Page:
A patient with a mucopolysaccharidosis may present with a number of risk factors that make administration of anesthesia difficult. Problems may include a difficult or failed intubation.


Risk factors for difficult administration of anesthesia:

(1) obstructive sleep apnea

(2) atlanto-axial subluxation

(3) heart disease (cardiomyopathy, septal hypertrophy with outflow obstruction, infiltration of a coronary artery with ischemia, mitral or tricuspid valve incompetence)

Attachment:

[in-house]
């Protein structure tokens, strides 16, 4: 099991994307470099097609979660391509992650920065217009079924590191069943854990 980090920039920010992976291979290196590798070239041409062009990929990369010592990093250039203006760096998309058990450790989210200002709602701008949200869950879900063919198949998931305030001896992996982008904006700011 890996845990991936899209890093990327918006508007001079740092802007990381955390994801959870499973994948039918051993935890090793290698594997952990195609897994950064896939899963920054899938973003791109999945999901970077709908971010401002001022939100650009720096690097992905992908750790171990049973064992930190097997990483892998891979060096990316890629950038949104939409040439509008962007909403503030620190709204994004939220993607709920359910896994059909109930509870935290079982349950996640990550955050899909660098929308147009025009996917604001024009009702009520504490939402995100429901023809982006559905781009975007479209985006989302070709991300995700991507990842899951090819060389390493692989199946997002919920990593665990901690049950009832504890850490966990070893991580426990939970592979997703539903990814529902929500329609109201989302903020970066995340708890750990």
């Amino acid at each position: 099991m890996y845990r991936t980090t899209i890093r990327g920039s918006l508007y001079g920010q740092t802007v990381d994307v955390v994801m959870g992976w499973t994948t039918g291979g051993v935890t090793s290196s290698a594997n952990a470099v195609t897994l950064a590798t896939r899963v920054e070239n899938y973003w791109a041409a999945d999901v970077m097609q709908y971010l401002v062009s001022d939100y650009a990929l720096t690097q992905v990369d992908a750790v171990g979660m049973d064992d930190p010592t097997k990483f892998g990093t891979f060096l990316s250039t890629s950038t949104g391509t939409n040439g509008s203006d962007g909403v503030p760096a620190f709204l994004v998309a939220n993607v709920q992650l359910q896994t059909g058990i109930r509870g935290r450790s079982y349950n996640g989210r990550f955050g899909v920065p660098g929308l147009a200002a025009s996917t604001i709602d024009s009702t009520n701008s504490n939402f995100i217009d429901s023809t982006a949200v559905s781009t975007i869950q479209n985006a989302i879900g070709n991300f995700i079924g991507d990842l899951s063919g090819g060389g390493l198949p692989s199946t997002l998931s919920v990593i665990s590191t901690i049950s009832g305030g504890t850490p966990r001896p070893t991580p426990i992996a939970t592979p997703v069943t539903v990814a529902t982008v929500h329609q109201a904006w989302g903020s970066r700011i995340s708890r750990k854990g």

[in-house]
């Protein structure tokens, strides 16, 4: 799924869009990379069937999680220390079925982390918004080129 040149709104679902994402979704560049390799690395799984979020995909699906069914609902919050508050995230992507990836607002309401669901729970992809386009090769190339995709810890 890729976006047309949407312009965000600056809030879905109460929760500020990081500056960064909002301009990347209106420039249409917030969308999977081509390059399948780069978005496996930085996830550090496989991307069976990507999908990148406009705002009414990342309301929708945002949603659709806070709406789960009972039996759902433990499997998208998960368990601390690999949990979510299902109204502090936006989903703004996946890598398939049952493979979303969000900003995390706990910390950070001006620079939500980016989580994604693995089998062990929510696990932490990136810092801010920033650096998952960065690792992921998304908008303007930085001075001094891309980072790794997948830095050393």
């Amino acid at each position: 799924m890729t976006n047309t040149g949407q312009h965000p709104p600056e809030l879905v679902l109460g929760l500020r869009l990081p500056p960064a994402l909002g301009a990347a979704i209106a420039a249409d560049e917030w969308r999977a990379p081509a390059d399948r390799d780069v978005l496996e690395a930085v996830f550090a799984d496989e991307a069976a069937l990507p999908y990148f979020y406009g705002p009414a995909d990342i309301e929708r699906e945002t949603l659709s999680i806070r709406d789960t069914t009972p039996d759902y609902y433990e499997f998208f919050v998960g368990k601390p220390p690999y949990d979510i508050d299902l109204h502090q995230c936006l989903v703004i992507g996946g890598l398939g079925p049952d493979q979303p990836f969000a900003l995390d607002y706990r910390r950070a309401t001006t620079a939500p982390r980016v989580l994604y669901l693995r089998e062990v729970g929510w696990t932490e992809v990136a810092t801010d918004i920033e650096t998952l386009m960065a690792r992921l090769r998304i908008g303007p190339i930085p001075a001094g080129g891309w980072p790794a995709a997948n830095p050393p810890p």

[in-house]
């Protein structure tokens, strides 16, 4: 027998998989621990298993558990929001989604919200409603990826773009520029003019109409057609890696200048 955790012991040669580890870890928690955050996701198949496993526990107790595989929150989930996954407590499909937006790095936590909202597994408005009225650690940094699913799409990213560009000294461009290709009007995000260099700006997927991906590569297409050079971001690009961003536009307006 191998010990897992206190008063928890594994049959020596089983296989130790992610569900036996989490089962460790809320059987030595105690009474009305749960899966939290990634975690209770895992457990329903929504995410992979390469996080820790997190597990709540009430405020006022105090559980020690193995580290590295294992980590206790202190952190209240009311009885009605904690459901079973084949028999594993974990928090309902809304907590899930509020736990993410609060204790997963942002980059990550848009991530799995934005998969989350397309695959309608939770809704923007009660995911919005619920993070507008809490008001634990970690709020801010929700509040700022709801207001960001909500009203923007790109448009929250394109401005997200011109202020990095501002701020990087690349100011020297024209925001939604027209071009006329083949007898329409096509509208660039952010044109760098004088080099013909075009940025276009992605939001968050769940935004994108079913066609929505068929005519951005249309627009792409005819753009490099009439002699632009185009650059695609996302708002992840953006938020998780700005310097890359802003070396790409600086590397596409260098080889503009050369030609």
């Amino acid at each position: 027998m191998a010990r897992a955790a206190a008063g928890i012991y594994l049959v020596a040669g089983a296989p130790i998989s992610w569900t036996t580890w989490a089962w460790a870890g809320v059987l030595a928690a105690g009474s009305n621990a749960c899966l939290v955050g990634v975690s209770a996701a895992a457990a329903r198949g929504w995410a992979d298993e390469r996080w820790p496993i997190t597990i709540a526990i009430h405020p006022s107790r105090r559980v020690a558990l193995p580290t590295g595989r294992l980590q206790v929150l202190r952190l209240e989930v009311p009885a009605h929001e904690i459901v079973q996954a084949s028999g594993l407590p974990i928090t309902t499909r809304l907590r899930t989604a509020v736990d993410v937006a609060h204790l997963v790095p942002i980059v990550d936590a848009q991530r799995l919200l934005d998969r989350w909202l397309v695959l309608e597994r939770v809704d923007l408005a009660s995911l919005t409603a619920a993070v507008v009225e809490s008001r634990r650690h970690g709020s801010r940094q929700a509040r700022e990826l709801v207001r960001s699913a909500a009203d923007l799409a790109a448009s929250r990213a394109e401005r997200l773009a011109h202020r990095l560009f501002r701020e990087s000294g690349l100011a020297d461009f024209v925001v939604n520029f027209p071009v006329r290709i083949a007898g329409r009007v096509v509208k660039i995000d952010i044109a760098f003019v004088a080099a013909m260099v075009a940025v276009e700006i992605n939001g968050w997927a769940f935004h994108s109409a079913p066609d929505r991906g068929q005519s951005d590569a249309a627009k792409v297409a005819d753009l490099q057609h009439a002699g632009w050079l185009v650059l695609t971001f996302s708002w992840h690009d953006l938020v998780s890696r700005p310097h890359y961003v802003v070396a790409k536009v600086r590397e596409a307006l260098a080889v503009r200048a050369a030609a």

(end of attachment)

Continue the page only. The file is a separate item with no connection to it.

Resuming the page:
(4) chronic sinonasal infections with excessive upper respiratory secretions

(5) infiltration of soft tissues with enlargement of tongue, adenoids and/or tonsils

(6) short and immobile neck

(7) limited range of motion in cervical spine and temporomandibular joint

(8) tracheal narrowing

(9) tracheal collapse on neck flexion

(10) short-trunk dwarfism

(11) kyphoscoliosis and/or lumbar lordosis

(12) obstructive lung disease with reduced gas diffusion


Children with Hurler's syndrome and coarse facial features present the greatest difficulty.


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